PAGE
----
A Summary of "The Graduation" by Maya Angelou

by Michael Belcher Google
Maya Angelou is an author, poet, film director and civil rights activist.

Maya Angelou is an author, poet, film director and civil rights activist.

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"The Graduation" is a chapter found in Maya Angelou's autobiography, "I Know Why the Caged Bird Sings." The 23rd chapter of the book, it focuses on Angelou's eighth-grade graduation in Stamps, Arkansas. Occurring in the racially segregated South, Angelou describes her experience graduating from the blacks-only grammar school and details the differences between the black and white schools.


Graduation fever grips the community of Stamps as large classes set to graduate from both the grammar school and high school. Underclassmen begin to fill the vacuum left by the outgoing seniors while the seniors begin to act, and be treated like, adults. Few Lafayette County Training School graduates go on to one of the South's agricultural and mechanical colleges, which are the only form of higher education available to blacks at the time. Parents order new shoes and store-bought clothes for themselves and their children but Angelou, like the other graduating eighth-grade girls, wear yellow pique dresses. The joy of the upcoming graduation lightens Angelou's spirits, as she shares, "I had taken to smiling more often, and my jaws hurt from the unaccustomed activity."

Graduation Day

Leading up to graduation day Angelou is showered with gifts from her family and friends, receiving a Mickey Mouse watch from Momma, her grandmother; embroidered handkerchiefs from her friend, Louise; nickels or dimes from proud customers in the store; and a collection of Edgar Allen Poe poems from her brother, Bailey. Graduation day is bright and clear as the students file into the auditorium at a march, sing the national anthem and recite the Pledge of Allegiance. Unlike a usual assembly, however, they do not follow the pledge with the "Negro National Anthem," the song "Lift Ev'ry Voice and Sing" by James Weldon Johnson and J. Rosamond Johnson. This break in routine gives Angelou a sense of foreboding about the rest of the ceremony.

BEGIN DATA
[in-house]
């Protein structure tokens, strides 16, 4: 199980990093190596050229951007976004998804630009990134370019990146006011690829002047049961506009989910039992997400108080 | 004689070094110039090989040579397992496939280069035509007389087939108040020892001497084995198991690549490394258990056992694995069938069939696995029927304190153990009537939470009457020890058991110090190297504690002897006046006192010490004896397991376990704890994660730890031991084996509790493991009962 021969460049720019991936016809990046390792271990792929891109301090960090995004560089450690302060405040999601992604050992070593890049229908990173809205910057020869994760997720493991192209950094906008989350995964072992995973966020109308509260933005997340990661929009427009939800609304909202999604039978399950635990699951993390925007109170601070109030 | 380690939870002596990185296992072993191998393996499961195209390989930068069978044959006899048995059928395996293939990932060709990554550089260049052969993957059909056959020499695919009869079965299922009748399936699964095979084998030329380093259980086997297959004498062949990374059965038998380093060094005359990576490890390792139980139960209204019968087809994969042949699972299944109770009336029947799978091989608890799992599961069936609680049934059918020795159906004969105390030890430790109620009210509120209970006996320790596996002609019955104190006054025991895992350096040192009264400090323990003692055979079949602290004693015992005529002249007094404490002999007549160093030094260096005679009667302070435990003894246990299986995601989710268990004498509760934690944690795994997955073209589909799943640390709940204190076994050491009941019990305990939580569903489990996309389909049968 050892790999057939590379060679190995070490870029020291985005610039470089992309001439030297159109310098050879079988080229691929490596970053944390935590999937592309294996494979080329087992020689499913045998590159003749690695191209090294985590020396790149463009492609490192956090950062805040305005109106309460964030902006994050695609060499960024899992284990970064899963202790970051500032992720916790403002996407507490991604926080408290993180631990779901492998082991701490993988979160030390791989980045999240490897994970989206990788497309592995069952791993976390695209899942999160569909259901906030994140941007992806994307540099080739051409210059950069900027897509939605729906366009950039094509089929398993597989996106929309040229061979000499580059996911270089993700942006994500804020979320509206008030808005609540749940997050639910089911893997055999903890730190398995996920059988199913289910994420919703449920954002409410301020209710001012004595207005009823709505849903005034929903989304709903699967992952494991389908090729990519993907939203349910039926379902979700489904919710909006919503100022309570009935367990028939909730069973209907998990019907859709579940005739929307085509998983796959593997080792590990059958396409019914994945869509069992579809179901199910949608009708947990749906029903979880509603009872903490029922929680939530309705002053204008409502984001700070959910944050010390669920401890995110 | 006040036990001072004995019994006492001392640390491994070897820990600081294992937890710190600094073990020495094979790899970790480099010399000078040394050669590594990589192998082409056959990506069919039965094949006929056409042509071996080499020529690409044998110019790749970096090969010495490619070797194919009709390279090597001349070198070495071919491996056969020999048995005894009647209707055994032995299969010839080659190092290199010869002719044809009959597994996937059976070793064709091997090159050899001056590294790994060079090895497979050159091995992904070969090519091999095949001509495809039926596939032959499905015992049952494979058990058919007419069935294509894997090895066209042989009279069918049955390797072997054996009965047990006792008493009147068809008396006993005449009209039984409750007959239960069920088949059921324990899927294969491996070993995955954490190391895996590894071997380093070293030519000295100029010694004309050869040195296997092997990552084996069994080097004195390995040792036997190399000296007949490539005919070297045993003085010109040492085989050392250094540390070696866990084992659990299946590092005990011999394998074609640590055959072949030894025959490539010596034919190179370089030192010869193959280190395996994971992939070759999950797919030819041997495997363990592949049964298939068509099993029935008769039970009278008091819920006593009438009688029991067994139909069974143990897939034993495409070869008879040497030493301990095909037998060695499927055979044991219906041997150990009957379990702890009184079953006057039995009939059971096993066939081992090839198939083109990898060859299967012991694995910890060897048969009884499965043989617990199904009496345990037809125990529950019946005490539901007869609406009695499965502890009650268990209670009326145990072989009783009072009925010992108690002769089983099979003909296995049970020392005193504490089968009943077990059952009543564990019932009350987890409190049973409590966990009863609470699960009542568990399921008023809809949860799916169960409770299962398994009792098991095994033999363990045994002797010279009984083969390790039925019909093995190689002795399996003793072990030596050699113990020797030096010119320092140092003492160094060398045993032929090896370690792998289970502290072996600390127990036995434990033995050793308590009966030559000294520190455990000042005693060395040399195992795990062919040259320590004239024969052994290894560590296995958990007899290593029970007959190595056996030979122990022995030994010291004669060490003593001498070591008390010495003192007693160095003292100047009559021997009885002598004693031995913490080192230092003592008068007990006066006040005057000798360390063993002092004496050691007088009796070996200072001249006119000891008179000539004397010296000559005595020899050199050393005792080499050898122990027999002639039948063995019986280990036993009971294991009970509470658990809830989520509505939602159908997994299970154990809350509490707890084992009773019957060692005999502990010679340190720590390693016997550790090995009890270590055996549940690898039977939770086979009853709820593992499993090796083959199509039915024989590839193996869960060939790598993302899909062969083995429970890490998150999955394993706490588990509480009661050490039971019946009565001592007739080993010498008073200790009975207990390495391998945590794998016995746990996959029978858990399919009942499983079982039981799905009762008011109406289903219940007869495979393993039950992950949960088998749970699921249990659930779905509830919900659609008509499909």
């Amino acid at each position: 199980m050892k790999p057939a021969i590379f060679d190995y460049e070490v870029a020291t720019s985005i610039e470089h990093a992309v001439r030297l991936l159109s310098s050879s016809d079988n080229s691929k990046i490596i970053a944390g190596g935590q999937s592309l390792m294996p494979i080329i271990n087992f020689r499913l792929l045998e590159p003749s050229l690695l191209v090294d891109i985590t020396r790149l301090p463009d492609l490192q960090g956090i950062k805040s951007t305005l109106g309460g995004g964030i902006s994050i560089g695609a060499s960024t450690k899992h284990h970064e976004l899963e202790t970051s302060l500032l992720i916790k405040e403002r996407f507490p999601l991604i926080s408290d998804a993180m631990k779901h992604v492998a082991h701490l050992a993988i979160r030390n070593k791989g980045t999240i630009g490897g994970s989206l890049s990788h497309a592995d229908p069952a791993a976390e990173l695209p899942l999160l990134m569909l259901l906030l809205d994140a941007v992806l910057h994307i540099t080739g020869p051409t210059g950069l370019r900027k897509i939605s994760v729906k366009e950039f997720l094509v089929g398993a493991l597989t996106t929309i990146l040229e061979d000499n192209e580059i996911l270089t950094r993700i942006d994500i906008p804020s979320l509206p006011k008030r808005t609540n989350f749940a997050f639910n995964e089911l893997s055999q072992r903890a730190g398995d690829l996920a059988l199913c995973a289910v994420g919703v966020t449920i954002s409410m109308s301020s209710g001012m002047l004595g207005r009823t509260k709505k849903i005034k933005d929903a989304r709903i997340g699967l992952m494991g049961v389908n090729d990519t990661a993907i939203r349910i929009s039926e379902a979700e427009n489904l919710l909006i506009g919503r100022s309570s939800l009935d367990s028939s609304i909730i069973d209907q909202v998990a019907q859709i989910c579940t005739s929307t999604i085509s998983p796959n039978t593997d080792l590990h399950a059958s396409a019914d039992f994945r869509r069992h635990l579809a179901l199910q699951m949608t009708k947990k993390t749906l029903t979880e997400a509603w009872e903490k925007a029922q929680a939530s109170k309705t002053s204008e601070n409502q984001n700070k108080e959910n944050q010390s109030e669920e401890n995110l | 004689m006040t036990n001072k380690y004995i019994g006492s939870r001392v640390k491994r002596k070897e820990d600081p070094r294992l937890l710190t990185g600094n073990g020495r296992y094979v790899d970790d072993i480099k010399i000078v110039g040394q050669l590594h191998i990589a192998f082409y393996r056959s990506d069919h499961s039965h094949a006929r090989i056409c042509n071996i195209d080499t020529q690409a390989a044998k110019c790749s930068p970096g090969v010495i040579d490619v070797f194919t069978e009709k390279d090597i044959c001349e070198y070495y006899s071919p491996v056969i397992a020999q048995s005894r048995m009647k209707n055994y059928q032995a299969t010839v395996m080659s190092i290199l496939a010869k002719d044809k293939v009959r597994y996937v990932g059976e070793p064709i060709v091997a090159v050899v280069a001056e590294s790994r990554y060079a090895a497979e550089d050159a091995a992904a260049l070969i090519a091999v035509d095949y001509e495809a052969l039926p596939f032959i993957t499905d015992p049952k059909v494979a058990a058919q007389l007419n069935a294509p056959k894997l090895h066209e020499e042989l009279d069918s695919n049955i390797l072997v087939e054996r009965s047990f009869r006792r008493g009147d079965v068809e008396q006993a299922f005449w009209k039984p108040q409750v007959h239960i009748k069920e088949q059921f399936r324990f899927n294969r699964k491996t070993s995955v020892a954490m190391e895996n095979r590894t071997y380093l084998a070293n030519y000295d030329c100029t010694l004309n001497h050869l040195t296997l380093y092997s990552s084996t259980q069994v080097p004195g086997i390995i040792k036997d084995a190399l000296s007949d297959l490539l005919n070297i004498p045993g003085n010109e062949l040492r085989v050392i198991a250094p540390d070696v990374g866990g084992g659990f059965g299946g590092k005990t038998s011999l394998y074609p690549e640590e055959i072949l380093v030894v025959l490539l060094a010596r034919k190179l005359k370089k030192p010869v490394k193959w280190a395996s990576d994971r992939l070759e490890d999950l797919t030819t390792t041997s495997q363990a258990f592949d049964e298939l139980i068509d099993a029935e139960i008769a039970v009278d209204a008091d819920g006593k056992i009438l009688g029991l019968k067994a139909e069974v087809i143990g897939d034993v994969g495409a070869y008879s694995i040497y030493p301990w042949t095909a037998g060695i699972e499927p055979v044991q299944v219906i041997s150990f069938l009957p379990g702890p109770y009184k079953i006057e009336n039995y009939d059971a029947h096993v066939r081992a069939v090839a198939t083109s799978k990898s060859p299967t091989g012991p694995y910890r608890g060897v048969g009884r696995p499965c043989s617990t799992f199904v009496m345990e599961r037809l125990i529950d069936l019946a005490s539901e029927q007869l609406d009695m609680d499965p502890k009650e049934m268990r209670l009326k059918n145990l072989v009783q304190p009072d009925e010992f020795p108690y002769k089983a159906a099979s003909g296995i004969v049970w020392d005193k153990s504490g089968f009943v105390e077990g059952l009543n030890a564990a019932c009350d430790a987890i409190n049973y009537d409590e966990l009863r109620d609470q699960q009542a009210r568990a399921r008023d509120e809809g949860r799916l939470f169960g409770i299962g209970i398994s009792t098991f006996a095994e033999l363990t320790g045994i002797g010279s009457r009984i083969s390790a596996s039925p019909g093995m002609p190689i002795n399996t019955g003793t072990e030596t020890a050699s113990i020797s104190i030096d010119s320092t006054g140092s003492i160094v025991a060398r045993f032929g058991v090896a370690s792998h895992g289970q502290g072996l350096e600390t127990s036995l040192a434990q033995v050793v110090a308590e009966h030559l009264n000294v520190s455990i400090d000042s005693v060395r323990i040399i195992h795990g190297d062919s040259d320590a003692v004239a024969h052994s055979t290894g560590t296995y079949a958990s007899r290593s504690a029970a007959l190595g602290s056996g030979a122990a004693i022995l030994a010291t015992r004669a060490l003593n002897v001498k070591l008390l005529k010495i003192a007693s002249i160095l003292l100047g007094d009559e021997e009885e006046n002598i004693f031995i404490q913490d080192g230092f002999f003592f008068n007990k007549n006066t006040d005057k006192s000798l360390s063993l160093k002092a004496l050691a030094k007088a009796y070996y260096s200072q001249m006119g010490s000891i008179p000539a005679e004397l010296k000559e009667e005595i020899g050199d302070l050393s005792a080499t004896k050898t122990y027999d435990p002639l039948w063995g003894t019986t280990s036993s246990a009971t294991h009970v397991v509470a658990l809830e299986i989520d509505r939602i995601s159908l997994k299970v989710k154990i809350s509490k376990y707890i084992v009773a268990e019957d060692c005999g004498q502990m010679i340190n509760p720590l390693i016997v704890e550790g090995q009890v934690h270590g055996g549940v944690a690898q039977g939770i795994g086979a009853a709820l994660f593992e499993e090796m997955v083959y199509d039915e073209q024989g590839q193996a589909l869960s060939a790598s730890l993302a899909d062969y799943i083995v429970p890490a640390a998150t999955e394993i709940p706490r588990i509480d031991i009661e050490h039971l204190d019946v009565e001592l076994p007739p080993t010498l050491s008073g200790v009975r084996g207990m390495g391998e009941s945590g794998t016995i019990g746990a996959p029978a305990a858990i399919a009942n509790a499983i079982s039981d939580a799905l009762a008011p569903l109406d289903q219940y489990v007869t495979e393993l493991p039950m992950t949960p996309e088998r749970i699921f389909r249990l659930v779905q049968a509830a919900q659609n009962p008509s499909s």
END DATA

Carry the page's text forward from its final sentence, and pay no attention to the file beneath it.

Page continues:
Edward Donleavy

The principal welcomes the parents, friends and students to the ceremony and invites the Baptist minister to lead a prayer. The principal returns to the podium to introduce the commencement speaker, Edward Donleavy, the white state representative from Texarkana. Donleavy details the improvements he has secured for the white high school's arts and sciences and for the Training School's sports facilities. The disparity greatly affects Angelou and her classmates, as "the white kids were going to have a chance to become Galileos... and our boys (the girls weren't even in on it) would try to be Jesse Owenses and Joe Louises."

Henry Reed

The commencement speech taints much of the rest of the ceremony, until the class valedictorian, Henry Reed, a small boy with "hooded eyes, a long, broad nose and an oddly shaped head," rises to speak. His speech is based on Hamlet's "To Be or Not to Be" soliloquy. Following the speech he turns around to face the graduating class and begins to sing "Lift Ev'ry Voice and Sing." The graduating class joins in, followed by the teachers and members of the audience. The song, although sung by Angelou a thousand times before, takes on new meaning for her, lifting her spirits. She ends the chapter thanking the known and unknown black poets and songwriters who have made life more bearable through their songs and tales.


About the Author

Michael Belcher has been a public relations professional since 2008 working for university groups and volunteer groups. He has a Bachelor of Science in journalism from Murray State University and is in Dublin, Ireland to finish a Master of Science in mass communications.

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